Friday, November 4, 2011

A Very Long Drive

When we arrived back home, we were busy with all these meetings.  I stayed home and cooked for our team meetings.  I have in the past managed to cook and also attend at least some of the meetings, but this year I chose not to sit in any of them.  I didn't sit in any of the spring meetings, either.  I just haven't been able to sit in a room of these people meeting again... not since that awful day when they verbally attacked my husband and I when we were wounded.  I just haven't been able to be in a meeting with them.

This year, we had half our meetings here and half of them in a nearby country.  We left for a 19 hr drive early one morning.  My husband had asked me to come along just for a rest and a chance to spend some time with him.  We left early one morning - me in a vehicle with two of the men who were in that awful "debriefing" meetings a year and a half ago.  I have trouble being in a room with them.  Our field leader is not so bad - he came back and apologized for not stopping all that had happened. He was also the only one person from our mission headquarters who phoned me during that awful four days.  He was overseas, but did phone in and at least gave me a little comfort and information as to what was happening "over there" and who was working on it.

Our project director had done none of that.  He had basically picked up the phone and told me, "Well, your husband is gone missing.  I'll let you know if I hear anything more. Bye."  That was the extent of emotional support I got from him.  Later, we got scolded for not doing things the way he wanted - he didn't want me to fly to meet my husband and told me that I wasn't being a good mother for leaving my kids then.  He phoned and wanted to talk to my husband at all hours of the day and night the first days together.  His wife scolded my husband for "messing up her plans" - as if we WANTED this to happen.  Then came the meeting where they yelled at us and told us we were not good soldiers, because "if you were in the army, you wouldn't even be allowed to see your family until you had answered ALL the questions your commanding officer had for you."  I am not in the army.  And if I HAD been in the army, I would have had the emotional support of other military wives and others in my husband's battalion because at least the army does not shoot its own wounded!  But the final straw came with our director's wife looked at me hunched over and sobbing in my chair and threw the final arrow, "see, the devil wanted to destroy the team by what he did over there and he couldn't, but now he is using you to do what he could not do there!"  All because we had said that in a future crisis, it would be good to let a family have 24hours without phone calls to heal and rest together!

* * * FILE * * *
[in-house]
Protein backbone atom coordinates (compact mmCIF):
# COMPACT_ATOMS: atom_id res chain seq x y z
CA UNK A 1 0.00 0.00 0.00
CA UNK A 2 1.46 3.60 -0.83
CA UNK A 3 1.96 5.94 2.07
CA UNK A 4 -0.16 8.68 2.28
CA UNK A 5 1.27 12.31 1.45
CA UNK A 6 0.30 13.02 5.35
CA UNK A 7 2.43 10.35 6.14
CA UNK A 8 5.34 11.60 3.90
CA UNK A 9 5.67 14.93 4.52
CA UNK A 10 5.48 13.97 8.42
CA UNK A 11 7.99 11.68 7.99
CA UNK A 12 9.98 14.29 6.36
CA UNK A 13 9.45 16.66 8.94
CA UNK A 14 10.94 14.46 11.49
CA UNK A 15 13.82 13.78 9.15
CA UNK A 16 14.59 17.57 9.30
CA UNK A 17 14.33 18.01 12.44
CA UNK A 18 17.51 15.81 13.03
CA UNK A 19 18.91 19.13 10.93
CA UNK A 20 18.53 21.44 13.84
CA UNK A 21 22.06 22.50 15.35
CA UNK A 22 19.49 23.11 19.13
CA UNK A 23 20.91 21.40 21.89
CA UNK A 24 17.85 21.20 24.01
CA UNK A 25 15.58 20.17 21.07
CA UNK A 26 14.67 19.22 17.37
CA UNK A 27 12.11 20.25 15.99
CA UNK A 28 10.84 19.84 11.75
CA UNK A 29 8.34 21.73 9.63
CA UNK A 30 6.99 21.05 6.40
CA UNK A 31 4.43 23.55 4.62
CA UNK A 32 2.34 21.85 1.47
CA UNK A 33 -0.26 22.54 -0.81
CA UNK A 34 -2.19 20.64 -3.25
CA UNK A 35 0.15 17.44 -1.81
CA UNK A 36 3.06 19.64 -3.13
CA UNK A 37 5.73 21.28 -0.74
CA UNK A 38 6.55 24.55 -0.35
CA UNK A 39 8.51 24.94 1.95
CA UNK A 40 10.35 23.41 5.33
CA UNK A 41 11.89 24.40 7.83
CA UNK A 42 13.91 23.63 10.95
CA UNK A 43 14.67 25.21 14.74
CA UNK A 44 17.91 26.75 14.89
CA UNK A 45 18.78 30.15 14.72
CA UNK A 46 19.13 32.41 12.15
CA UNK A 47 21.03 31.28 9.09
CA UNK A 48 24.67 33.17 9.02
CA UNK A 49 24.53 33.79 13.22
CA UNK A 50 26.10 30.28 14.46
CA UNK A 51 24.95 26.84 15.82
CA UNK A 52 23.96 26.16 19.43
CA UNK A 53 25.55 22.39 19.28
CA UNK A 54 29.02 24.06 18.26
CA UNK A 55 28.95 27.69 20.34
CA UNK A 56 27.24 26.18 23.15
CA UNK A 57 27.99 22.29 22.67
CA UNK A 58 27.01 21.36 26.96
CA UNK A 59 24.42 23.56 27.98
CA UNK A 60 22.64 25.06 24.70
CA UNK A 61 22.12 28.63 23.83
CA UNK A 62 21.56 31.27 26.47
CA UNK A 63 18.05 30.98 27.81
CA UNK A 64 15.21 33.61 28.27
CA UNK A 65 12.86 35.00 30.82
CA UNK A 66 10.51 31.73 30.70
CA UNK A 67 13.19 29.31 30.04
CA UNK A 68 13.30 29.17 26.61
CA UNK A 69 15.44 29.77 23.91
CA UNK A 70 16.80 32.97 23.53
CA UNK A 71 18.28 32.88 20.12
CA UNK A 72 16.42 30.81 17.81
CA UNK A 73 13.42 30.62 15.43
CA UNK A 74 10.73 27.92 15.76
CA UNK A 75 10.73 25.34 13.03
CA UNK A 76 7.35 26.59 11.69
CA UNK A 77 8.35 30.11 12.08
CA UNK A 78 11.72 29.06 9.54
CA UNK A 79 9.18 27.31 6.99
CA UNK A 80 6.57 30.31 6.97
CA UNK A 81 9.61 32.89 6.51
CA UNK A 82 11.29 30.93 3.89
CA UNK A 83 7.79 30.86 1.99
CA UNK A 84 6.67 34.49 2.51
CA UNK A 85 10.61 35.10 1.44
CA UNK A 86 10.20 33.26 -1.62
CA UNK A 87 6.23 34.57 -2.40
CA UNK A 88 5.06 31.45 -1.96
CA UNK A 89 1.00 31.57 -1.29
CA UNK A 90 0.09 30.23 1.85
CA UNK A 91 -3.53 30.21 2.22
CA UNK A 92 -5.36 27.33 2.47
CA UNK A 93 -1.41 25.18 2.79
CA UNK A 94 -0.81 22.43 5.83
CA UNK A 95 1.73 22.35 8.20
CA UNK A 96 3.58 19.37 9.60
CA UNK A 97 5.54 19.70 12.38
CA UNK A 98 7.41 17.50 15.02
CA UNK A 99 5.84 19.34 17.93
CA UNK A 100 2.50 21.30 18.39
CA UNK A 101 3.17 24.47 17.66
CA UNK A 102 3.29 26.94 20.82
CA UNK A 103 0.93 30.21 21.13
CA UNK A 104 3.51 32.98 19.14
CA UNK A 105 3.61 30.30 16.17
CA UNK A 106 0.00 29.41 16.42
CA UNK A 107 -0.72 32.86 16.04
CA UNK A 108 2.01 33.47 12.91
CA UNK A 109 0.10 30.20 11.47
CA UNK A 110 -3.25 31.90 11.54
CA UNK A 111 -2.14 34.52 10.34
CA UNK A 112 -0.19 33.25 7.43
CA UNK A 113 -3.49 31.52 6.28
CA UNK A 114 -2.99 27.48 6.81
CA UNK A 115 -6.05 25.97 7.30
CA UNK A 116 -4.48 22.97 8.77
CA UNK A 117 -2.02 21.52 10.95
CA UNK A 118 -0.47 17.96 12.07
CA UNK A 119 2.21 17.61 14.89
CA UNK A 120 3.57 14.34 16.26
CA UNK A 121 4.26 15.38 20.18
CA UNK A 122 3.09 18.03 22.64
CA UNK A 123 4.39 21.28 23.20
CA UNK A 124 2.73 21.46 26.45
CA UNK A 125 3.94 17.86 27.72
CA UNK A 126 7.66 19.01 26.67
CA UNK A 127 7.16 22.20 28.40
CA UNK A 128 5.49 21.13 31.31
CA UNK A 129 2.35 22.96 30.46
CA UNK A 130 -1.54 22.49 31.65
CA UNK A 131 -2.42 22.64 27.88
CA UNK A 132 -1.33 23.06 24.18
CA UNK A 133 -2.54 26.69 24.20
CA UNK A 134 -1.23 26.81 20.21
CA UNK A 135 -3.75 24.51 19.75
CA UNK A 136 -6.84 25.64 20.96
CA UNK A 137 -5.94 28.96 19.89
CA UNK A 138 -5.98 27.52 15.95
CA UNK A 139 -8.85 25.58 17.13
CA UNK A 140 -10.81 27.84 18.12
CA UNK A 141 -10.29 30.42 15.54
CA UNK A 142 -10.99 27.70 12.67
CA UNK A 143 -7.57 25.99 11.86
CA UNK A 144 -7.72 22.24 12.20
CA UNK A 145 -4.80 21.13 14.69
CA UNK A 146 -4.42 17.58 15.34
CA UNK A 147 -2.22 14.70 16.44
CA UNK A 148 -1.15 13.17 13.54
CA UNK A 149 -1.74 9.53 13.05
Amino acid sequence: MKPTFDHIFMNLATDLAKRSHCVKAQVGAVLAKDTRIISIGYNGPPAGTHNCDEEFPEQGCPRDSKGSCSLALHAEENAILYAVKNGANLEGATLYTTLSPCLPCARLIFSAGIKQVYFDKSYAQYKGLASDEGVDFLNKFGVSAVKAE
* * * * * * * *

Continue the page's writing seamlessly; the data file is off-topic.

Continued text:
Needless to say, it is hard for me to be near this man or his wife - neither of whom have apologized.  Interestingly, I got to sit in the back of the vehicle watching the director working on his laptop writing a power point on how to be a good leader.  It was ironic, and I wished I could simply shake him and ask him to read what he had written.  As the trip went on and on, I grew more and more agitated.  See, I am not a "sit back and take it" type of a person.  I prefer to deal with conflict and wrongs.  I can do it head-on, or more subtlety.  I can do it within different context, but I much prefer to just do it - deal with it and move on.  however, this man will not/can not deal with conflict.  So I have to live in a team with him.....

I sat there growing more and more agitated and irritated.  The biggest thing I have a problem with is hypocrisy.  I hate lies and pretense.  I care less what you are as long as you are what you are and do not attempt to be perfect when you aren't.  Watching what he intended to teach when I knew how he had lived was difficult.  I wanted to get out and run, to get away, to burn off steam.  But I was trapped in the back seat.  Eventually, I moved to drive instead which helped.  I thought as I drove and decided I had only two options on how to think.  Either this man is a out and out hypocrite or he is a man with a large blind spot.  I thought those two options over for awhile while I dodged potholes.  I finally came to the conclusion that despite his glaring faults and gaping blind spots, he is still a man who loves God and, I think, attempts to do right.  I also think that he may suffer from something similar to Asperger's and social situations will never be his strong point.  I told myself what I have told myself many times in my attempts to cope with him,  "You can't ask a one legged man to run a race."  Don't expect from him what is outside his capabilities.  Yes, I still believe he did wrong that needs accounting for... his actions were wrong.... but his disabilities are not "wrong".  They are a weakness of his - a blind spot, if you will, or a missing leg.  I drove and repeated that to myself, and next time I was in the back, shut my eyes and pretended to sleep so I would not have to see a man writing words that I wish he would live by.

But it opened wounds, and I arrived at our meetings again hurting and raw.  Being there among so many others in our mission was difficult.  Where were they when we hurt?  They knew about it, but were silent.  We heard nothing.  That also left me hurting.  In fact, as I began to process some of this over the last weeks, that key became important to look at and face.

But God was just beginning His appointments.  I think He chose to open up some of that hurt in order to prepare me for His appointments.

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